The country and the world marks the centenary of the Armistice ending World War One on Sunday November 11th 2018. Hedon will be one of those places that will join in with the national lighting of beacons in the evening at around 7pm which will complement the Remembrance Parades traditionally held earlier during the day.
Hedon Town Council set up a working group in April to look at how the evening event might be extended. One of the ideas was to explore the possibility of erecting a permanent memorial in the town based on the well-known silent soldier silhouettes.
That council working group has now morphed into a formal Hedon Armistice Centenary War Memorial group. They have made a scale but wooden replica version of the memorial in order to gauge what it would look like when in situ at the preferred location. The memorial, to be eventually placed on the mound alongside Jubilee Gardens on Farrand Road/New Road, depicts a kneeling soldier in silhouette, it will be made of weathered steel atop a granite plinth and will cut a striking image to all those entering the town from Hull Road.
The beautiful memorial design has been created by Hedon town councillor Terry West who explained that the image of the kneeling soldier in front of poppies, with his rifle in a neutral position, represents the soldier giving thanks for the end of war. It will be shaped from 15mm Corten steel which will give the memorial a natural weatherproofing and rusted look.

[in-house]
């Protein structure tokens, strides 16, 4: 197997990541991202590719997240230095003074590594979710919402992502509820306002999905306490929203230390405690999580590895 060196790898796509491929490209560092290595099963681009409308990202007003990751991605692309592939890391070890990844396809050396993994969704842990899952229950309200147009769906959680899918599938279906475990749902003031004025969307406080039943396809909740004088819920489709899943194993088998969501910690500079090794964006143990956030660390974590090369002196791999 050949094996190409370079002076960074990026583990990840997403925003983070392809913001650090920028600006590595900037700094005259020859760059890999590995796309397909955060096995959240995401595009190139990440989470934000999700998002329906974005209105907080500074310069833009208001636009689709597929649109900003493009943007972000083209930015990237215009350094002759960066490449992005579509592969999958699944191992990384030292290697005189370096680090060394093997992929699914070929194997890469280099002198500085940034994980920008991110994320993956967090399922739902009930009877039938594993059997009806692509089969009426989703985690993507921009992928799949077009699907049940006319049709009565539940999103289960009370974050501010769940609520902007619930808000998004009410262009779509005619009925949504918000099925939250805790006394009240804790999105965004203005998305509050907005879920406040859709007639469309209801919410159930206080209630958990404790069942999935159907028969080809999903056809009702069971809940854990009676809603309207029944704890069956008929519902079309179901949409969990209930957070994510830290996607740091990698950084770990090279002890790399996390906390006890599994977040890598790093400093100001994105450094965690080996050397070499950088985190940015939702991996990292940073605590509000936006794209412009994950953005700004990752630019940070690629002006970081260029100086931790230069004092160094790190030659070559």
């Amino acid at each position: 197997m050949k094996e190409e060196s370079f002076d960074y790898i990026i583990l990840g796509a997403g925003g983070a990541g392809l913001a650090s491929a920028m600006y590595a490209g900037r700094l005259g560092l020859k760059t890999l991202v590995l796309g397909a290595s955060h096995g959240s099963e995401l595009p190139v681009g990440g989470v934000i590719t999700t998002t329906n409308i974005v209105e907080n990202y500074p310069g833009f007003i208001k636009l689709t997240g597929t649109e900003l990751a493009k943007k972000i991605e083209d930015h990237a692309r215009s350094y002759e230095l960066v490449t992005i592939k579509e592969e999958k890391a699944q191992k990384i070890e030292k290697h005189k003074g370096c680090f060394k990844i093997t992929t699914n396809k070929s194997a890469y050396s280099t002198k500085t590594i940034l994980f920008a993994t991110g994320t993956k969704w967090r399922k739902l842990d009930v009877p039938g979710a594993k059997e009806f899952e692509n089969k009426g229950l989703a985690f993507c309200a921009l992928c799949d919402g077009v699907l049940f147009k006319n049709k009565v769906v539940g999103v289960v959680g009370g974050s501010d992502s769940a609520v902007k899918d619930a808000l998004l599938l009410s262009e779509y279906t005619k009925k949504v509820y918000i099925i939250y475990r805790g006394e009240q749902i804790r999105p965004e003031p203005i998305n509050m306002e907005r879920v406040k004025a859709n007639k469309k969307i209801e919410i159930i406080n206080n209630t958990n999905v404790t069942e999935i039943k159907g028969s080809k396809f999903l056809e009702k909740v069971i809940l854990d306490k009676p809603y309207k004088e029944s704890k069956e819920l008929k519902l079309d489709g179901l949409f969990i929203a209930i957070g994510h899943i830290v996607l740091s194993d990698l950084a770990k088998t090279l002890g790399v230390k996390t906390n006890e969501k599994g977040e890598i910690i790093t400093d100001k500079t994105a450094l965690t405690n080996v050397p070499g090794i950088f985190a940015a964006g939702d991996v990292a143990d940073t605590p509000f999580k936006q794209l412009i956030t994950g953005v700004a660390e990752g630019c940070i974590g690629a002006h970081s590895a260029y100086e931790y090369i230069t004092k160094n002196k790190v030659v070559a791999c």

The Hedon Armistice Centenary War Memorial group, comprising Hedon Town Council, Hedon & District Churches Together, the Royal British Legion, Hedon Women’s Institute, Hedon Museum, Hedon Mixed Voice Choir and both Hedon and Inmans Primary schools, will actually reveal the memorial not at its final location, but instead at Market Hill as part of a special centenary celebration of the end of The Great War which will take place on Sunday, November 11th. The evening event will see the lighting of the Hedon Beacon, a playing of the last post on bugle, poetry readings and community singing of songs from the war with Hedon’s Mixed Voice Choir, school choirs, and a special choir of councillors and ex-councillors all taking part. But the highlight of the event will be the revealing of the new war memorial… at least that is what is hoped for.
A public appeal has been launched to help pay for the new war memorial which is expected to cost around £3,500. This is deemed to be an important new feature for the town reflecting public interest in marking the Armistice and the end of World War 1. And of course there is added value in it being paid for by public subscription; acquiring it through the donated pounds and pennies of Hedon residents current and past, will help generate a real sense of pride and community ownership of the memorial in the town. It will be very much a peoples’ memorial.
Lots of small scale funding activities have already begun including a first public collection at the summer concert of Hedon Mixed Voice Choir last Friday, and collections will be taking place at Hedfest on Saturday.